Biotech flotations remain in high demand

Almost $2bn was raised by drug developers in the third quarter, a period that witnessed two of the largest flotations of pre-revenue companies in recent years.

The flocking of fledgling drug makers onto the stock markets continued in the third quarter, and investor appetite for high-risk offerings shows no sign abating. Pre-revenue, pre-proof of concept, preclinical – the line in the sand for public investors in the current bull market has yet to be discovered.

The imminent arrival of Allogene represents the next big test of the market’s exuberance. A mere five months after being founded with a huge $300m private round, the allogeneic CAR-T researcher has said it wants to raise up to $288m in an IPO in the coming weeks, though this was not announced in time to put it in the third-quarter analysis.

If that sum is achieved it would value Allogene at more than $2bn, and the float would rank among the top five of pre-revenue companies, according to Vantage’s research. This is a notable ambition, but it is a sign of the times that this last quarter contributed another two IPOs to this top 10.

Top 10 pre-revenue biotech IPOs on Western exchanges
Company IPO
announcement
Amount raised ($m) Stock exchange Most advanced
asset at IPO
Circassia 2014 332 London (LSE) Phase III
Axovant Sciences 2015 315 Nasdaq Phase II 
Allogene* 2018 288? Nasdaq Phase I
Denali Therapeutics 2017 287 Nasdaq Preclinical
Rubius Therapeutics 2018 277 Nasdaq Preclinical
Juno Therapeutics 2014 265 Nasdaq Phase II
Tricida 2018 256 Nasdaq Phase III
Forward Pharma 2014 221 Nasdaq Phase III
Myovant Sciences 2016 218 NYSE Phase III
NantKwest 2015 208 Nasdaq Phase I
*IPO expected by year end 2018. Source: EvaluatePharma.

The gene-editing company Rubius is particularly notable as it has yet to move any of its projects into clinical trials. Tricida is at the other end of the scale, with a successful phase III trial of a chronic kidney disease project under its belt; its huge IPO funds are intended to pay for commercialisation.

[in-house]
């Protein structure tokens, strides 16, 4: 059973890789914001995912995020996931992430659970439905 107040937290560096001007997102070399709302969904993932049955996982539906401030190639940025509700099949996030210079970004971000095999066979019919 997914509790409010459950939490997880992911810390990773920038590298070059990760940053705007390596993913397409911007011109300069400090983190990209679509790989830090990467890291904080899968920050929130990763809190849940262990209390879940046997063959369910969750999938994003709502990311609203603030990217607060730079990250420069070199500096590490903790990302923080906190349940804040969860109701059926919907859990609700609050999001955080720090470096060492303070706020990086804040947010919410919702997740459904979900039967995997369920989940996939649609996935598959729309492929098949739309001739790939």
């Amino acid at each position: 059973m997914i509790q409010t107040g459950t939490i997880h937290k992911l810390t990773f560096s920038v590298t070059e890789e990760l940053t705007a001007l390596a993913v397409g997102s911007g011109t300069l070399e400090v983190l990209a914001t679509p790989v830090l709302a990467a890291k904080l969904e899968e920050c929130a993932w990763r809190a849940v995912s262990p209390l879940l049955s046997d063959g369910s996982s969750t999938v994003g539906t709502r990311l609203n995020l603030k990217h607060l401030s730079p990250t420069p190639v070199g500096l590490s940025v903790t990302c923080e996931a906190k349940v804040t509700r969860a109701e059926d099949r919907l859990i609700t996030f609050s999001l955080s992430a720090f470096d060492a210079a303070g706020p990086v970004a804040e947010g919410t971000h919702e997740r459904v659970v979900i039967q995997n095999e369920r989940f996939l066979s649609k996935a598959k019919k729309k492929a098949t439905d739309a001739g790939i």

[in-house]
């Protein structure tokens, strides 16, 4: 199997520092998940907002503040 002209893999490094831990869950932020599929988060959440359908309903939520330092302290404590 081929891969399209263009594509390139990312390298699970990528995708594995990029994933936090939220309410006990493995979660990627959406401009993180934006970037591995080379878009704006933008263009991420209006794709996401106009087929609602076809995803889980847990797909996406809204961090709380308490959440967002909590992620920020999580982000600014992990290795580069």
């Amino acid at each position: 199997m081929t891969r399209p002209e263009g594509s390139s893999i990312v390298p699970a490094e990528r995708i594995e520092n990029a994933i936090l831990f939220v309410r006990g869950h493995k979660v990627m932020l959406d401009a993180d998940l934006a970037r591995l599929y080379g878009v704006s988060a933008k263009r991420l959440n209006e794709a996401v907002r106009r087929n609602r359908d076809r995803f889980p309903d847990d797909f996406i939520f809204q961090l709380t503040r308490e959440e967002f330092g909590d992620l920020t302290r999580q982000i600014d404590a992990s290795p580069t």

Another indicator of the healthy demand for these new issues is the premium or discount to the original offer price on which new and old investors ultimately settle. The graph below shows that these days companies rarely have to rein in their ambitions to get flotations away.

All of this has added up to a quarter that saw 20 new companies float on Western exchanges, raising $1.9bn in total. This analysis only looks only at companies developing human therapeutics, and excludes sectors like medtech.

With the private financing world more than buoyant, there is no drying up of the pipeline of IPOs in sight. A major concern for public investors has to be that young companies are pushed onto the stock market too quickly, though the numbers in this analysis do not reveal any hint of concern.

With chunky price tags preventing larger companies from buying these young innovators, the sector must hope that the public markets are willing to continue to support valuations at these levels, something that probably depends on success in clinical trials.

Notably, of the all-time top 10 Axovant and Circassia, two companies that have been around for much longer than some of the new blood, have since blown up. In the current market not even clear setbacks seem to be killing the mood.

Top 10 Q3 2018 biotech IPOs on Western exchanges (all Nasdaq) 
Company Amount raised ($m) Offering price ($) Premium/(discount) First-day close Q3 2018 chg since float
Rubius Therapeutics 277 23 10% $24.25 4%
Tilray 176 17 13% $22.39 745%
Allakos 148 18 13% $31.25 150%
Urovant 140 14 (7%) $11.65 (14%)
Principia Biopharma 122 17 6% $32.65 72%
Arvinas 120 16 7% $16.05 5%
Crinetics Pharmaceuticals 117 17 6% $24.51 69%
Y-Mabs Therapeutics 110 16 7% $24.00 66%
Replimune 101 15 0% $15.16 7%
Gritstone Oncology 100 15 7% $14.24 (5%)
Source: EvaluatePharma.

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